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As we reach the half-way point on the 2016 Discoverability Challenge, I asked Kate Coe (Green Sky & Sparks ) how she was getting on….



I’ve been doing the Discoverability Challenge alongside Jo and Pete Sutton for the past six months, and I have a confession.

I’ve finished.

The challenge was to read 12 books by unknown (to me) women authors in 12 months. I, uh, may have just read 12 in six months.

I’m a fast reader, ok?

(I probably shouldn’t mention that those 12 were alongside a large stack of submissions, a pile of other books and my review reading as well… *ahem*)

I’ve read:

  1. Ill Wind by Rachel Caine
  2. Uprooted by Naomi Novik [I have previously read the Temeraire series, so unfortunately I can’t include this!]
  3. The Divergent Trilogy by Veronica Roth.
  4. A Darker Shade of Magic by V E Schwab
  5. Who Killed September Falls? by Annette Young
  6. White Cat by Holly Black
  7. Finding reliable information online: adventures of an information sleuth by Leslie Stebbins [because I might be a fiction writer, but I’m also a librarian!]
  8. Fight Like A Girl
  9. The Stars Seem So Far Away by Margrét Helgadóttir
  10. 25 Ways to Kill a Werewolf by Jo Thomas
  11. Beyond the Veil by Pippa DaCosta [I had to give up on this one; review coming]
  12. Etiquette & Espionage by Gail Carriger
  13. The Tree of Souls by Katrina Archer [review on SFF World]
  14. The Long Way to a Small Angry Planet by Becky Chambers [review here]


If I break it down by genre, that’s two YA, one crime, two sci-fi, two urban fantasy, one non-fiction, three fantasy, and one steampunk / plain good fun! So it’s not all fantasy, which is nice; I was a little worried about getting genre-bound.

Small Angry Planet

My favourites are UprootedThe Long Way to a Small Angry Planet and The Stars Seem So Far Away. The series-I-couldn’t-stop-reading was a tie between Etiquette & Espionage (I went through the first three in a day) and 25 Ways To Kill A Werewolf (it turns out that badgering the publisher on Twitter will get you a review copy of the second one, which was very nice!) My least favourite of this list has to be Beyond The Veil, as I just couldn’t get into it, but I didn’t really do very well with Who Killed September Falls either – apparently predictable crime isn’t my reading style.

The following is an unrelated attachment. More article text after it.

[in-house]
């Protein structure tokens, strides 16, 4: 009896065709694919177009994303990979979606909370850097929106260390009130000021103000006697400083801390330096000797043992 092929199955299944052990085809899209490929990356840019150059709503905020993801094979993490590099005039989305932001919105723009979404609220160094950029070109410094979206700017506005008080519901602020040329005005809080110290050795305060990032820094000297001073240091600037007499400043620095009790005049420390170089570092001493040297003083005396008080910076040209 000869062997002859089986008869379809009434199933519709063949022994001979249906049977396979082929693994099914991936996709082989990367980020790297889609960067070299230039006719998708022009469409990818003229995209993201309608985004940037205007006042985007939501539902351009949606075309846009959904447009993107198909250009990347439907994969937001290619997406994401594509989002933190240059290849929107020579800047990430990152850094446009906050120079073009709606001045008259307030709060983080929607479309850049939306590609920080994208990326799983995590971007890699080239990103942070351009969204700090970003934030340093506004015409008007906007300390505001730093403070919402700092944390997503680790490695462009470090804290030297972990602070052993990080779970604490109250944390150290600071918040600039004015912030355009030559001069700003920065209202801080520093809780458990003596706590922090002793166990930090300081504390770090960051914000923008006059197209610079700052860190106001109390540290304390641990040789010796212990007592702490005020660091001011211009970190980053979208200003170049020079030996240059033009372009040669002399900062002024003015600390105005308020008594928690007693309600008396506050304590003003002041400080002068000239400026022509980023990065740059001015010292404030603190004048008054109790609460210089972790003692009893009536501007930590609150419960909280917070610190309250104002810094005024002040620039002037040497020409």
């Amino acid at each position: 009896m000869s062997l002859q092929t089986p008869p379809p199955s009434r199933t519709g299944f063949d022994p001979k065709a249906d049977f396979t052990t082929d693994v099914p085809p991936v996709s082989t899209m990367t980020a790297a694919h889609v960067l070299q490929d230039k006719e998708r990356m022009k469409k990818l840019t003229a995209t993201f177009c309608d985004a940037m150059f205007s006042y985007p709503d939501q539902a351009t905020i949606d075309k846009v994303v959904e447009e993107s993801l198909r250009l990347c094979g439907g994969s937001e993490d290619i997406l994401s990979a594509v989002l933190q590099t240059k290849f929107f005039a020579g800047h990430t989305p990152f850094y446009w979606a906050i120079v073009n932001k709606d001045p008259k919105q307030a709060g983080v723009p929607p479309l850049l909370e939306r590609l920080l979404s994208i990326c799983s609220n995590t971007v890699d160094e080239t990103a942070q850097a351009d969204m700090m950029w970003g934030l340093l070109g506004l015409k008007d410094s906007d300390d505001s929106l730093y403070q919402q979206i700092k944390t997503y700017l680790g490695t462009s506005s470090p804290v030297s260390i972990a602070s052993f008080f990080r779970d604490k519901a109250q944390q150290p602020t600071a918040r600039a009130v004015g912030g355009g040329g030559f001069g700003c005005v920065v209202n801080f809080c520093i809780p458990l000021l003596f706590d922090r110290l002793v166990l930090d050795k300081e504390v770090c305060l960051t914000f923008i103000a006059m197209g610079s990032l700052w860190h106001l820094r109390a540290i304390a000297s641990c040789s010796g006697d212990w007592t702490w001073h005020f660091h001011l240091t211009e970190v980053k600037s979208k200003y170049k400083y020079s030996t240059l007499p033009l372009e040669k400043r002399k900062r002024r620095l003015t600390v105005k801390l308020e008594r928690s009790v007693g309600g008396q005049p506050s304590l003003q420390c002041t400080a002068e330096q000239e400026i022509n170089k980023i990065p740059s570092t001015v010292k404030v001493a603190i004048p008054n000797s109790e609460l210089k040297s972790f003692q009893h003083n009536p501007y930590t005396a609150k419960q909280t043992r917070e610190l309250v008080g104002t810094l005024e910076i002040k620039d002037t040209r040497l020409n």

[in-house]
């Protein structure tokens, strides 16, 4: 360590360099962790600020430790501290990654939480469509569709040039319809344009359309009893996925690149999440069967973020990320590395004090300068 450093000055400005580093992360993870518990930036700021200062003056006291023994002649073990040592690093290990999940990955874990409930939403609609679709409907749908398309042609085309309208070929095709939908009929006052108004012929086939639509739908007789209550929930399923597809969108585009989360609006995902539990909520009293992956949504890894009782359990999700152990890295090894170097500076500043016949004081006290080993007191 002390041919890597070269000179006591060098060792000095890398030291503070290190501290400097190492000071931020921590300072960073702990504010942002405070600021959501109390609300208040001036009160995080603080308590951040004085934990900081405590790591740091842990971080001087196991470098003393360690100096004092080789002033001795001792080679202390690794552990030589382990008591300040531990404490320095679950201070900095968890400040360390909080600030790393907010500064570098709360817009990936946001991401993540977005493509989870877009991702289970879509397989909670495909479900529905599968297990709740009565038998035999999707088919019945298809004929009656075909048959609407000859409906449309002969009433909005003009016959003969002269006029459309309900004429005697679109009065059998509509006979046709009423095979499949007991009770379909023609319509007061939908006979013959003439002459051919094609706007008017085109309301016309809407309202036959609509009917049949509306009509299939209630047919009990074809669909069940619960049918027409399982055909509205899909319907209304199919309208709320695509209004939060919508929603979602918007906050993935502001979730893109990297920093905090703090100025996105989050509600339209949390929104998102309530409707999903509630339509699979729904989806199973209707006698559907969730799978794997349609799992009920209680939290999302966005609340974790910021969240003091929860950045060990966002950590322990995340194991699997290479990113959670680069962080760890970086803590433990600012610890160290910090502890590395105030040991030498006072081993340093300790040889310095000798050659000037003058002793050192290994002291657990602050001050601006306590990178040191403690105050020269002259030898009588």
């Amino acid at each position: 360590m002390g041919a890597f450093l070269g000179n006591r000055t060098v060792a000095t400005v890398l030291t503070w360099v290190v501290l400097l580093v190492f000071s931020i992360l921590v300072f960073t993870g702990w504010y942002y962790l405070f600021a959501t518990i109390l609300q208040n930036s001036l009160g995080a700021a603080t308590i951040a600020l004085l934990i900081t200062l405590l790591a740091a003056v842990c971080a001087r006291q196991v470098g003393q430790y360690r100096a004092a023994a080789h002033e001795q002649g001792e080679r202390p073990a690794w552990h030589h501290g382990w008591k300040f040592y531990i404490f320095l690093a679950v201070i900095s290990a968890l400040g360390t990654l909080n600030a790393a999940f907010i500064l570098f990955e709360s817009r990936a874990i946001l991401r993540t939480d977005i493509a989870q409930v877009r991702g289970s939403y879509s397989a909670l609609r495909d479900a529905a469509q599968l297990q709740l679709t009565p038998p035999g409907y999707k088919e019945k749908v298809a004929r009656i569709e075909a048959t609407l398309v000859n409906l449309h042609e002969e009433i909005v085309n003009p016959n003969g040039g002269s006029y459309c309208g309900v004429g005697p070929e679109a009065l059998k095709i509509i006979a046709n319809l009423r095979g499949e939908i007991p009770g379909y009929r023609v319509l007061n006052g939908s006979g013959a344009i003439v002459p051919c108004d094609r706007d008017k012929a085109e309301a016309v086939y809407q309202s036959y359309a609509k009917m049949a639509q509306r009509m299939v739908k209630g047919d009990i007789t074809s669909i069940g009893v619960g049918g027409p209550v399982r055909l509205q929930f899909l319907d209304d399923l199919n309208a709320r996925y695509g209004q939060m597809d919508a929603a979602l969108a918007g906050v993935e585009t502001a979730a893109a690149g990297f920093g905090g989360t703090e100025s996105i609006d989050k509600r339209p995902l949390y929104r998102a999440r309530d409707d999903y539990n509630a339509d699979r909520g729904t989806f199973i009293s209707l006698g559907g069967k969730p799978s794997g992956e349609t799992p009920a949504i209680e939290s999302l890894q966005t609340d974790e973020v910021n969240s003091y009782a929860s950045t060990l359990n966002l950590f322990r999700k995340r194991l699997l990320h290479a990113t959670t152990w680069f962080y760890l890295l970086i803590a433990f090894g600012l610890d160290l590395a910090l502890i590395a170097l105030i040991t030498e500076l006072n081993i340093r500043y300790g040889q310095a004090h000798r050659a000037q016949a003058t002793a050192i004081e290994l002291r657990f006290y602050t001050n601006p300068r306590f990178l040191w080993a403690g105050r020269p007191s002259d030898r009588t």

So, what have I learned?

  • There are a LOT of female authors out there, and not just in fantasy.
  • It doesn’t take a lot to find them – for most of these, I wasn’t deliberately looking for female authors.
  • Recommendations from friends and book sites are a brilliant way to increase your TBR pile.
  • Brandon Sanderson and Mark Lawrence still count as female, and they’ve been joined by Patrick Rothfuss. In related news, I am quite grateful I don’t have the power to strangle people through the internet. That amount of bodies could be hard to explain.
  • This was EASY, and this was AMAZING. I have read some absolutely brilliant books, and I did most of it without thinking. It really isn’t that hard to find alternative authors who happen to be female, and write excellent books that you want more of.


So, what now? Well, my list [http://writingandcoe.co.uk/the-discoverability-challenge/] currently has another seven books on it, plus I know my wish-list has another three that I don’t yet own, plus I have a whole lovely review pile to go through…I think I’m going to keep at it!

24 books in 12 months – let’s do this thing!

Ps. If you haven’t yet read them – Darkhaven by AFE Smith, The Copper Promise by Jen Williams, Cruelty by Ellen Croshain, The Reluctant Prophet by Gillian O’Rourke, anything by Rachel Aaron or Emma Newman, and if you haven’t read Spark & Carousel yet, what are you doing here?!


Well, yes, you should totally read Spark and Carousel, as well as all this other good stuff! Thanks very much to Kate for stopping by – as she says : Discovering women writers isn’t hard, and it’s a lot of fun! So why not join us for the second half of the year?